Knowledge as a resource: enhancing the democratisation of knowledge production in transdisciplinary research partnerships for sustainable development

Ott, Cordula (2014). Knowledge as a resource: enhancing the democratisation of knowledge production in transdisciplinary research partnerships for sustainable development (Unpublished). In: Earth System Governance 2014 Norwich Conference. Norwich, UK. 01.-03.07.2014.

Better access to knowledge and knowledge production has to be reconsidered as key to successful individual and social mitigation and adaptation strategies for global change. Indeed, concepts of sustainable development imply a transformation of science (Lubchenco 1998; WBGU 2011 and 2012) towards fostering democratisation of knowledge production as a contribution to the development of knowledge societies as a strategic goal (UNESCO 2005). This means to open the process of scientific knowledge production while simultaneously empowering people to implement their own visions for sustainable development. Advocates of sustainability science support this transformation. In transdisciplinary practice, they advance equity and accountability in the access to and production of knowledge at the science–society interface (Hirsch Hadorn et al 2006; Hirsch Hadorn et al 2008; Jäger 2009; Adger and Jordan 2009; KFPE 2012). UNESCO (2010) points to advancements, yet Northern dominance persists in knowledge production as well as in technology design and transfer (Standing and Taylor 2007; Zingerli 2010). Further, transdisciplinary practice remains experimental and hampered by inadequate and asymmetrically equipped institutions in the North and South and related epistemological and operational obscurity (Wiesmann et al 2011). To help identify clear, practicable transdisciplinary approaches, I recommend examining the institutional route (Mukhopadhyay et al 2006) – i.e., the learning and adaptation process – followed in concrete cases. The transdisciplinary Eastern and Southern Africa Partnership Programme (1998–2013) is a case ripe for such examination. Understanding transdisciplinarity as an integrative approach (Pohl et al 2008; Stock and Burton 2011), I highlight ESAPP’s three key principles for a more democratised knowledge production for sustainable development: (1) integration of scientific and “non-scientific” knowledge systems; (2) integration of social actors and institutions; and (3) integrative learning processes. The analysis reveals ESAPP’s achievements in contributing to more democratic knowledge production and South ownership in the realm of sustainable development.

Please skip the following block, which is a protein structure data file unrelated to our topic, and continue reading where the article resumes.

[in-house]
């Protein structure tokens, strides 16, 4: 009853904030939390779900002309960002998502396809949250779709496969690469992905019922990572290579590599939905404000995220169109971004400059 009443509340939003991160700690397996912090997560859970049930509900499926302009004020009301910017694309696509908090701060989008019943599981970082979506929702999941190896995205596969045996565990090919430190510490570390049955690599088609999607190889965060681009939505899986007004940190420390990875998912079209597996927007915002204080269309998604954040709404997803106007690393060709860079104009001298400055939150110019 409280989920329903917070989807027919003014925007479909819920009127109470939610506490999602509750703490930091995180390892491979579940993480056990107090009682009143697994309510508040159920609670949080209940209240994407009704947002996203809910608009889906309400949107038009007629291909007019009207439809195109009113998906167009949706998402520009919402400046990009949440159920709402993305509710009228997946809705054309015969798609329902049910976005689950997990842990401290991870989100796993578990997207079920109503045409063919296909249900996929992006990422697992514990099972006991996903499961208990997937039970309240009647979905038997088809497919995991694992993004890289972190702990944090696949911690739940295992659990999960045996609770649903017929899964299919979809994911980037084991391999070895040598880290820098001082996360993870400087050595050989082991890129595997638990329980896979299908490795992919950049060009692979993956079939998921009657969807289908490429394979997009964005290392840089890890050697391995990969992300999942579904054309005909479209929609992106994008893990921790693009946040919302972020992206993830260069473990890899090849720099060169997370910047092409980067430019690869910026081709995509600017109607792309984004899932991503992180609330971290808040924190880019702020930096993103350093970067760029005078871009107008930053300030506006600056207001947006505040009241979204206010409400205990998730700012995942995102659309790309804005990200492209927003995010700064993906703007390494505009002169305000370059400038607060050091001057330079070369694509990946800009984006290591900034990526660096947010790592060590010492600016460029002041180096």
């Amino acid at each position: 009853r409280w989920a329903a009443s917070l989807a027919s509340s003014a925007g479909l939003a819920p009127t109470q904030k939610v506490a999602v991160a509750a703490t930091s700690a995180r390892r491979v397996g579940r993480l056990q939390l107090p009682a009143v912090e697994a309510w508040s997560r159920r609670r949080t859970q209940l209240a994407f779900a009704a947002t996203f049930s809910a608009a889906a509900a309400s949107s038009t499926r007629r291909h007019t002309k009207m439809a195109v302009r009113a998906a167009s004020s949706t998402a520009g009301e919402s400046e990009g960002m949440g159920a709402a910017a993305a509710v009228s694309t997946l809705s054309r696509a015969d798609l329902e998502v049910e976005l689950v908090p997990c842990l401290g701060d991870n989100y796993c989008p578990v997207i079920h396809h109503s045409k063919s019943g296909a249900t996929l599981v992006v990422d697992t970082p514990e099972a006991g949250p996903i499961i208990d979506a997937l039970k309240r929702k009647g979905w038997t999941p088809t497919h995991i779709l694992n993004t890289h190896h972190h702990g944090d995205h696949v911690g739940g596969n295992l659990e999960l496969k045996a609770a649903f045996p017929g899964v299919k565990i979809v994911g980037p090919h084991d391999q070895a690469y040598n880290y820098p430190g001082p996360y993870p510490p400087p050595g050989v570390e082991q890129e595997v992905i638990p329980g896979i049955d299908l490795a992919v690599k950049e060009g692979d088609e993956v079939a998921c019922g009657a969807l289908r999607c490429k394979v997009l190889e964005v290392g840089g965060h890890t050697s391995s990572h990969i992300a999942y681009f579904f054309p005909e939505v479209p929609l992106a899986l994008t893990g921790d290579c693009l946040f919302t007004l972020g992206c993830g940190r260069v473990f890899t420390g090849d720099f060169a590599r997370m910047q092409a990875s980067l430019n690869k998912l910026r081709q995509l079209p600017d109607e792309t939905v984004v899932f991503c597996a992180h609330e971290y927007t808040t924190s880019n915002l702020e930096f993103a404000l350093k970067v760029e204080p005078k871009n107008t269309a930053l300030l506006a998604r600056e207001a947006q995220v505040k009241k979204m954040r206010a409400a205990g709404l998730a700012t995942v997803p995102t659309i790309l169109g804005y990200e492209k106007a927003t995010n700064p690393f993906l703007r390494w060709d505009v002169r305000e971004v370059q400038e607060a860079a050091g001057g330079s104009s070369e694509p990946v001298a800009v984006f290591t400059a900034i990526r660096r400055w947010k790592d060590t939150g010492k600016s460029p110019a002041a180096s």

Item Type:

Conference or Workshop Item (Speech)

Division/Institute:

10 Strategic Research Centers > Centre for Development and Environment (CDE)

UniBE Contributor:

Ott, Cordula

Language:

English

Submitter:

Stephan Schmidt

Date Deposited:

23 Mar 2015 11:25

Last Modified:

23 Mar 2015 11:25

URI:

https://boris.unibe.ch/id/eprint/63729

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